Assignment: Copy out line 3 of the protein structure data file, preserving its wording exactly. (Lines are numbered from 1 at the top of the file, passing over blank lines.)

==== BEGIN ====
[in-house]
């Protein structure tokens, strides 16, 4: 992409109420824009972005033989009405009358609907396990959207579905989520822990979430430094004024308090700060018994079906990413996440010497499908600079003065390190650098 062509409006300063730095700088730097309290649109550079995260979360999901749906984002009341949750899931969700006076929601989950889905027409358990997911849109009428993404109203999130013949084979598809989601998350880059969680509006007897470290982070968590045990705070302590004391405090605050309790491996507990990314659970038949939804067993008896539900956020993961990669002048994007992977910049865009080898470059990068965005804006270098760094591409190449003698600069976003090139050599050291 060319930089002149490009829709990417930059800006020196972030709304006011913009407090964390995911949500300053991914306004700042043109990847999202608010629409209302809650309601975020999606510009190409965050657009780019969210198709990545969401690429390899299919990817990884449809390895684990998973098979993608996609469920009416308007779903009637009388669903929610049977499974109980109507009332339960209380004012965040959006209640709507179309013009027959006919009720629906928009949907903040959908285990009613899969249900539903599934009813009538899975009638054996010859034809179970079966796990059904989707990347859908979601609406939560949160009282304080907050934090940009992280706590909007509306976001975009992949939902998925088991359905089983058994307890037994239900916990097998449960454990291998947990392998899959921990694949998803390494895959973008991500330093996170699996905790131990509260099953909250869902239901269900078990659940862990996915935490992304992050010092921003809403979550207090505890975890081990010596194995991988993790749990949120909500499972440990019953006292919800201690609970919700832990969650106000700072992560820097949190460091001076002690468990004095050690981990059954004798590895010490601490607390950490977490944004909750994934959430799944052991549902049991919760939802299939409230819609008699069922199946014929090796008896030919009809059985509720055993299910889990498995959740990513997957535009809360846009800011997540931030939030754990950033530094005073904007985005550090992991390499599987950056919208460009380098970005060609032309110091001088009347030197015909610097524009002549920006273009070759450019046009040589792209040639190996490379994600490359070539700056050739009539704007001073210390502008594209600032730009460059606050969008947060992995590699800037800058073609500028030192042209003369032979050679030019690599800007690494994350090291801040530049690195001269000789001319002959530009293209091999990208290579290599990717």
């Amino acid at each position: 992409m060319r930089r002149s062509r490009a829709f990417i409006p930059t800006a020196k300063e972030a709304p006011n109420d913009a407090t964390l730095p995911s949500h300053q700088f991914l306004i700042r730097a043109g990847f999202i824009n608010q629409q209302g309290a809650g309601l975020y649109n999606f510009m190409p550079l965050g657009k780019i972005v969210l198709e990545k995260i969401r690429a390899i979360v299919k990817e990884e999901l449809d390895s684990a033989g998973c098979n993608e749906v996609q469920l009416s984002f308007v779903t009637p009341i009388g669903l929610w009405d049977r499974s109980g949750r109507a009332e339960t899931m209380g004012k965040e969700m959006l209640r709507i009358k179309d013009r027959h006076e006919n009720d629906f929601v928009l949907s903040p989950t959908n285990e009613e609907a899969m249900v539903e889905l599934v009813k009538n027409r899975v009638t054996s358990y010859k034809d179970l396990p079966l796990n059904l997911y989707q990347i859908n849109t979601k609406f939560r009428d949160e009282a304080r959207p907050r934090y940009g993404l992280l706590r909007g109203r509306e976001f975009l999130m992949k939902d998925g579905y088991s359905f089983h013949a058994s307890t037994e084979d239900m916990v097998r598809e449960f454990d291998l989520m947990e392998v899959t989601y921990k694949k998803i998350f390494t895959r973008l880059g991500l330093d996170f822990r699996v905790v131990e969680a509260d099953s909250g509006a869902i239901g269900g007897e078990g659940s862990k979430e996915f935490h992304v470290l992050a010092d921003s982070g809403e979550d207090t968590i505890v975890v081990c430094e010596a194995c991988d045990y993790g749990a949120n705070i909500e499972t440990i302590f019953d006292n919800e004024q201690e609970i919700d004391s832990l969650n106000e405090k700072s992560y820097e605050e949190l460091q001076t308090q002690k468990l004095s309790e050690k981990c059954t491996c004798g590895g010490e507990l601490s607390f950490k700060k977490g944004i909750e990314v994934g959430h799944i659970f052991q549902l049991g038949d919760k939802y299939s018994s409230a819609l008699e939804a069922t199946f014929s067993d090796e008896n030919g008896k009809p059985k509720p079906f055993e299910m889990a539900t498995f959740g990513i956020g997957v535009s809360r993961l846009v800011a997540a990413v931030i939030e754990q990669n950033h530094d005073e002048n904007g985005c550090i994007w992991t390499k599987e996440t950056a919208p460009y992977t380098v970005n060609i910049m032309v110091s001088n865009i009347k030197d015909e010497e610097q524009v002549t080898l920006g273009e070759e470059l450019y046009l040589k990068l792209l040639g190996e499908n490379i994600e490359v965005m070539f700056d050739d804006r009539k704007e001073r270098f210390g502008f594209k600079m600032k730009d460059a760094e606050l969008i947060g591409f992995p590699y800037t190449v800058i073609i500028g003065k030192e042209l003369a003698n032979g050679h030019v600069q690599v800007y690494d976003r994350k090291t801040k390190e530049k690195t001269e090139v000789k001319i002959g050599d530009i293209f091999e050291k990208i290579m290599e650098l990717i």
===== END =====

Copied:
């Amino acid at each position: 992409m060319r930089r002149s062509r490009a829709f990417i409006p930059t800006a020196k300063e972030a709304p006011n109420d913009a407090t964390l730095p995911s949500h300053q700088f991914l306004i700042r730097a043109g990847f999202i824009n608010q629409q209302g309290a809650g309601l975020y649109n999606f510009m190409p550079l965050g657009k780019i972005v969210l198709e990545k995260i969401r690429a390899i979360v299919k990817e990884e999901l449809d390895s684990a033989g998973c098979n993608e749906v996609q469920l009416s984002f308007v779903t009637p009341i009388g669903l929610w009405d049977r499974s109980g949750r109507a009332e339960t899931m209380g004012k965040e969700m959006l209640r709507i009358k179309d013009r027959h006076e006919n009720d629906f929601v928009l949907s903040p989950t959908n285990e009613e609907a899969m249900v539903e889905l599934v009813k009538n027409r899975v009638t054996s358990y010859k034809d179970l396990p079966l796990n059904l997911y989707q990347i859908n849109t979601k609406f939560r009428d949160e009282a304080r959207p907050r934090y940009g993404l992280l706590r909007g109203r509306e976001f975009l999130m992949k939902d998925g579905y088991s359905f089983h013949a058994s307890t037994e084979d239900m916990v097998r598809e449960f454990d291998l989520m947990e392998v899959t989601y921990k694949k998803i998350f390494t895959r973008l880059g991500l330093d996170f822990r699996v905790v131990e969680a509260d099953s909250g509006a869902i239901g269900g007897e078990g659940s862990k979430e996915f935490h992304v470290l992050a010092d921003s982070g809403e979550d207090t968590i505890v975890v081990c430094e010596a194995c991988d045990y993790g749990a949120n705070i909500e499972t440990i302590f019953d006292n919800e004024q201690e609970i919700d004391s832990l969650n106000e405090k700072s992560y820097e605050e949190l460091q001076t308090q002690k468990l004095s309790e050690k981990c059954t491996c004798g590895g010490e507990l601490s607390f950490k700060k977490g944004i909750e990314v994934g959430h799944i659970f052991q549902l049991g038949d919760k939802y299939s018994s409230a819609l008699e939804a069922t199946f014929s067993d090796e008896n030919g008896k009809p059985k509720p079906f055993e299910m889990a539900t498995f959740g990513i956020g997957v535009s809360r993961l846009v800011a997540a990413v931030i939030e754990q990669n950033h530094d005073e002048n904007g985005c550090i994007w992991t390499k599987e996440t950056a919208p460009y992977t380098v970005n060609i910049m032309v110091s001088n865009i009347k030197d015909e010497e610097q524009v002549t080898l920006g273009e070759e470059l450019y046009l040589k990068l792209l040639g190996e499908n490379i994600e490359v965005m070539f700056d050739d804006r009539k704007e001073r270098f210390g502008f594209k600079m600032k730009d460059a760094e606050l969008i947060g591409f992995p590699y800037t190449v800058i073609i500028g003065k030192e042209l003369a003698n032979g050679h030019v600069q690599v800007y690494d976003r994350k090291t801040k390190e530049k690195t001269e090139v000789k001319i002959g050599d530009i293209f091999e050291k990208i290579m290599e650098l990717i």